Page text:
Hell breaks loose as Lancet describes women as 'bodies with vaginas'
Readers took the liberty to point out that an article on prostate cancer, published on September 20, did not label men as 'bodies with penises', contrary to this article
It is not easy to find the rights words to describe something or someone and that tough task has led Lancet into a pool of trouble.
Lancet is a leading medical journal which has faced fury for describing women as 'bodies with vaginas'.
An article titled 'Periods on Display' was published on September 01. In this article the experts tried to examine an exhibition exploring the taboos related to menstrual cycle. It also touched upon the history of periods exhibited at the Vagina Museum in London.
However, the article gained spotlight due to its poor choice of words, rather than the text. The article was featured on the front page on the journal and in that the term 'women' was replaced with 'bodies with vaginas'.
"Historically, the anatomy and physiology of bodies with vaginas have been neglected," the journal's front page read.
This has brought immense criticism for the journal as many experts have labelled this to be 'insulting and abusive' and others have called it a ‘misguided pursuit of woke points’.
Some people even cracked down on Lancet by calling it a hypocrite institution. Readers took the liberty to point out that an article on prostate cancer, published on September 20, did not label men as 'bodies with penises', contrary to this article.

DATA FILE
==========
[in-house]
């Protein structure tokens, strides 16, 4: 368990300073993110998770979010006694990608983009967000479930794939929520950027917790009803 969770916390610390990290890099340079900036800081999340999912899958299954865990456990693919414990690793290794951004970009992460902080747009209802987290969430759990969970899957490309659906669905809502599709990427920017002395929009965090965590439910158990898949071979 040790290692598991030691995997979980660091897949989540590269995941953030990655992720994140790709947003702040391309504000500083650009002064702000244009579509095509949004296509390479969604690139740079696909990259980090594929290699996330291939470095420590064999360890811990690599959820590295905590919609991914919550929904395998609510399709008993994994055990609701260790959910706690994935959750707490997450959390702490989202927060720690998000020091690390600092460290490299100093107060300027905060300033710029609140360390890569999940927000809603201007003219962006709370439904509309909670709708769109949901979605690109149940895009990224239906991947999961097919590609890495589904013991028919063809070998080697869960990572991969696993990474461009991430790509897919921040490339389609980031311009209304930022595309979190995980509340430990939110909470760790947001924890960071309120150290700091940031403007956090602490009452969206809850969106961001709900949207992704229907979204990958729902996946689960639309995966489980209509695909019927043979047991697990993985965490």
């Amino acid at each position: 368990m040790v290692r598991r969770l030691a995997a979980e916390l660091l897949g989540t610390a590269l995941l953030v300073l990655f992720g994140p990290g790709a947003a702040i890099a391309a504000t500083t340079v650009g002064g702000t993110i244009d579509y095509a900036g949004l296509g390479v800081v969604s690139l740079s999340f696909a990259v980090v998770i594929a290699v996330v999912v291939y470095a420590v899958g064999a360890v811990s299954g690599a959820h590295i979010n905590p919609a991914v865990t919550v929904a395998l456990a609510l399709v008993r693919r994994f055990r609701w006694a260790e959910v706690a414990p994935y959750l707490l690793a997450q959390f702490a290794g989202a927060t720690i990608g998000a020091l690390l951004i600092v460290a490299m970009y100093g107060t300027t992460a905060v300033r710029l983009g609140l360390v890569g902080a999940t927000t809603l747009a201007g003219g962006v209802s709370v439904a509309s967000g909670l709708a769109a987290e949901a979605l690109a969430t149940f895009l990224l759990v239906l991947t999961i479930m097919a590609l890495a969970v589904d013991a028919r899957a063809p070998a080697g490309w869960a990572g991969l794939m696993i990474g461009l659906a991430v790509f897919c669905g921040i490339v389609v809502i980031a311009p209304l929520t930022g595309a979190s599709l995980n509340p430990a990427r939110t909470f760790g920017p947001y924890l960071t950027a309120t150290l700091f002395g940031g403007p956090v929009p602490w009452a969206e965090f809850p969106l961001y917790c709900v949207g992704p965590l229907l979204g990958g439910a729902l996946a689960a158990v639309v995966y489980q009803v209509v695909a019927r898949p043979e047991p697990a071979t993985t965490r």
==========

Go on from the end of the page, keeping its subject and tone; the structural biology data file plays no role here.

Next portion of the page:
"This framing makes it sound like a coincidence that "bodies with vaginas" have been neglected by medicine, as if it were not the product of a discrimination and oppression specific to the female sex. Medical misogyny is exists - and refusing to acknowledge women perpetuates it," Feminist writer Claire Heuchan, who blogs under the name Sister Outrider, said on Twitter.
This framing makes it sound like a coincidence that “bodies with vaginas” have been neglected by medicine, as if it were not the product of a discrimination and oppression specific to the female sex. Medical misogyny is exists - and refusing to acknowledge women perpetuates it. https://t.co/lSGHVbb0SK— Sister Outrider (@ClaireShrugged) September 24, 2021
After this outcry, Lancet took to social media platform, Twitter, to issue an apology. "I apologise to our readers who were offended by the cover quote and the use of those same words in the review. At the same time, I want to emphasise that transgender health is an important dimension of modern health care, but one that remains neglected," said Richard Horton, Editor-in-Chief of The Lancet.
"Trans people regularly face stigma, discrimination, exclusion, and poor health, often experiencing difficulties accessing appropriate health care. The exhibition review from which The Lancet cover quote was taken is a compelling call to empower women, together with non-binary, trans, and intersex people who have experienced menstruation, and to address the myths and taboos that surround menstruation."